Spring Dependency Injection


Every Java-based application has a few objects that work together to present what the end-user sees as a working application. When writing a complex Java application, application classes should be as independent as possible of other Java classes to increase the possibility to reuse these classes and to test them independently of other classes while unit testing. Dependency Injection (or sometime called wiring) helps in gluing these classes together and at the same time keeping them independent.

Consider you have an application which has a text editor component and you want to provide a spell check. Your standard code would look something like this −

public class TextEditor {
   private SpellChecker spellChecker;
   public TextEditor() {
      spellChecker = new SpellChecker();

What we've done here is, create a dependency between the TextEditor and the SpellChecker. In an inversion of control scenario, we would instead do something like this −

public class TextEditor {
   private SpellChecker spellChecker;
   public TextEditor(SpellChecker spellChecker) {
      this.spellChecker = spellChecker;

Here, the TextEditor should not worry about SpellChecker implementation. The SpellChecker will be implemented independently and will be provided to the TextEditor at the time of TextEditor instantiation. This entire procedure is controlled by the Spring Framework.

Here, we have removed total control from the TextEditor and kept it somewhere else (i.e. XML configuration file) and the dependency (i.e. class SpellChecker) is being injected into the class TextEditor through a Class Constructor. Thus the flow of control has been "inverted" by Dependency Injection (DI) because you have effectively delegated dependances to some external system.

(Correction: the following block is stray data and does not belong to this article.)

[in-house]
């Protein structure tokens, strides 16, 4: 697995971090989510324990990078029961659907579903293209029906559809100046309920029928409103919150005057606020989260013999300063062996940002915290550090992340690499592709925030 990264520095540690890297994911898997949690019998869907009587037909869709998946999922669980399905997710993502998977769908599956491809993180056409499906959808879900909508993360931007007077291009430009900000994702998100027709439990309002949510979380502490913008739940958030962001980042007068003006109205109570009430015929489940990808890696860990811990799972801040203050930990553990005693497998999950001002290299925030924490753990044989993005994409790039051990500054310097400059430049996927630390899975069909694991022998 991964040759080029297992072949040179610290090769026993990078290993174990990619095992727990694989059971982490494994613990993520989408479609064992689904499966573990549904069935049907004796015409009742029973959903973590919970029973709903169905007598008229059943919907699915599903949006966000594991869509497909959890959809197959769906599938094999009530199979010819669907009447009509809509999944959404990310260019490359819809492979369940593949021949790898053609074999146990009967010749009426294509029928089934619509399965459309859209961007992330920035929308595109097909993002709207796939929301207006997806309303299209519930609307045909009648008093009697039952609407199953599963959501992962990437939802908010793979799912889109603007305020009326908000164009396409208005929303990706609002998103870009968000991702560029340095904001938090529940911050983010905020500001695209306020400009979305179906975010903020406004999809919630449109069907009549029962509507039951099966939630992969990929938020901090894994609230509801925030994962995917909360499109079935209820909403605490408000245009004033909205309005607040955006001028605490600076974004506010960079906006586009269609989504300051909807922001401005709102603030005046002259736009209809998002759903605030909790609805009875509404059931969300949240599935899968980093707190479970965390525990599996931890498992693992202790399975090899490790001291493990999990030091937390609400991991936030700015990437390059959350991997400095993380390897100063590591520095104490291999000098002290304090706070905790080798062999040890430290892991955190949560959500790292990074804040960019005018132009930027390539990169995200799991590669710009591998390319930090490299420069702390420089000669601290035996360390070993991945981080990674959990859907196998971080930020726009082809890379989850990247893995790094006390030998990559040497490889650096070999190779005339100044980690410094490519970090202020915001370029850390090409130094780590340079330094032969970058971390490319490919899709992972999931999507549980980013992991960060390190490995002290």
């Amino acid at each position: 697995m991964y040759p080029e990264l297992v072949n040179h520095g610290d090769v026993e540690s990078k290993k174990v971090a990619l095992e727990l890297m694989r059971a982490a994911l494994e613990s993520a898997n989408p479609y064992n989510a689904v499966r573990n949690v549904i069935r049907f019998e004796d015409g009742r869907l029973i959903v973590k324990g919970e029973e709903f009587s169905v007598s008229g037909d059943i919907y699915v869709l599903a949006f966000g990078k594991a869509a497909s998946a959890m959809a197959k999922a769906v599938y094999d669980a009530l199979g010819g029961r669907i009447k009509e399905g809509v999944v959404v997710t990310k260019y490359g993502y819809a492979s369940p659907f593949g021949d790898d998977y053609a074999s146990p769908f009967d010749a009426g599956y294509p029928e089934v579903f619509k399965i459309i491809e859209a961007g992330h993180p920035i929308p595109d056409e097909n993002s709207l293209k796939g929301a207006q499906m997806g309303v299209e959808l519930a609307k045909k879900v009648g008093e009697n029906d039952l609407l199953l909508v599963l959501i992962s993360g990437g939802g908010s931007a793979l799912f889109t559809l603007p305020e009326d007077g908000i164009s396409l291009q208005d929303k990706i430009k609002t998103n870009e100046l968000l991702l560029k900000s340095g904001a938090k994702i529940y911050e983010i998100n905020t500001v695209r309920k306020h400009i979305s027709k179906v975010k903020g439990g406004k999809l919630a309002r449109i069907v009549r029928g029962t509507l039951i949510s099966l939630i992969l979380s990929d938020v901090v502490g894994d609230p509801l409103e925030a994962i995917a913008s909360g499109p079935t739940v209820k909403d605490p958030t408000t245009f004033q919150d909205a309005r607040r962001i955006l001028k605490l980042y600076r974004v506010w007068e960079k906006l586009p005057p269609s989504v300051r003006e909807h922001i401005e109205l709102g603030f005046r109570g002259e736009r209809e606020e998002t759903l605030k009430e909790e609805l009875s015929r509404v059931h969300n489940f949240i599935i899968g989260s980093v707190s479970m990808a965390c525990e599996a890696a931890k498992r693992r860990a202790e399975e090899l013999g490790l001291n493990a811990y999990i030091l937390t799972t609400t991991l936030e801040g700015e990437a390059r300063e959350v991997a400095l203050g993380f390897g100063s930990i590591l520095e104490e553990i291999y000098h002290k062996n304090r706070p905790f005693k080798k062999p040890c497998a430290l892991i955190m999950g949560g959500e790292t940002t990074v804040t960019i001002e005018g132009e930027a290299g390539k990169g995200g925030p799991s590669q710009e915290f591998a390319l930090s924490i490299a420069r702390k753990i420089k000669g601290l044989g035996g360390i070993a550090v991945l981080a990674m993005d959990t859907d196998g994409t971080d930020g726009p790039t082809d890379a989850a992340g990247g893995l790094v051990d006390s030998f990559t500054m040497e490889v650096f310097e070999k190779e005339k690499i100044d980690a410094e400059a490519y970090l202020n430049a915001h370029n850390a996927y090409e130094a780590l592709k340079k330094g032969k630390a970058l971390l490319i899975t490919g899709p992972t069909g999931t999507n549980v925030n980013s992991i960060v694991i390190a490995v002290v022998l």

The second method of injecting dependency is through Setter Methods of the TextEditor class where we will create a SpellChecker instance. This instance will be used to call setter methods to initialize TextEditor's properties.

Thus, DI exists in two major variants and the following two sub-chapters will cover both of them with examples −

Sr.No. Dependency Injection Type & Description

Constructor-based dependency injection

Constructor-based DI is accomplished when the container invokes a class constructor with a number of arguments, each representing a dependency on the other class.


Setter-based dependency injection

Setter-based DI is accomplished by the container calling setter methods on your beans after invoking a no-argument constructor or no-argument static factory method to instantiate your bean.

You can mix both, Constructor-based and Setter-based DI but it is a good rule of thumb to use constructor arguments for mandatory dependencies and setters for optional dependencies.

The code is cleaner with the DI principle and decoupling is more effective when objects are provided with their dependencies. The object does not look up its dependencies and does not know the location or class of the dependencies, rather everything is taken care by the Spring Framework.

Constructor Based V/s Setter Based Dependency Injection.

There are few noteworthy differences between constructor based and setter based dependency injection.

  • Granular control − In case of a constructor accepting multiple values, we need to pass all the values during bean configuration while in case of setters, we can pass value in a particular setter method and can leave other setter unconfigured.

  • Setter Overrides Constructor − In case of both constructor and setter based injection are used then setter based injection takes preference.

  • Flexibility − Setter methods doesn't create a new bean instance like constructor and their values can be changed as well.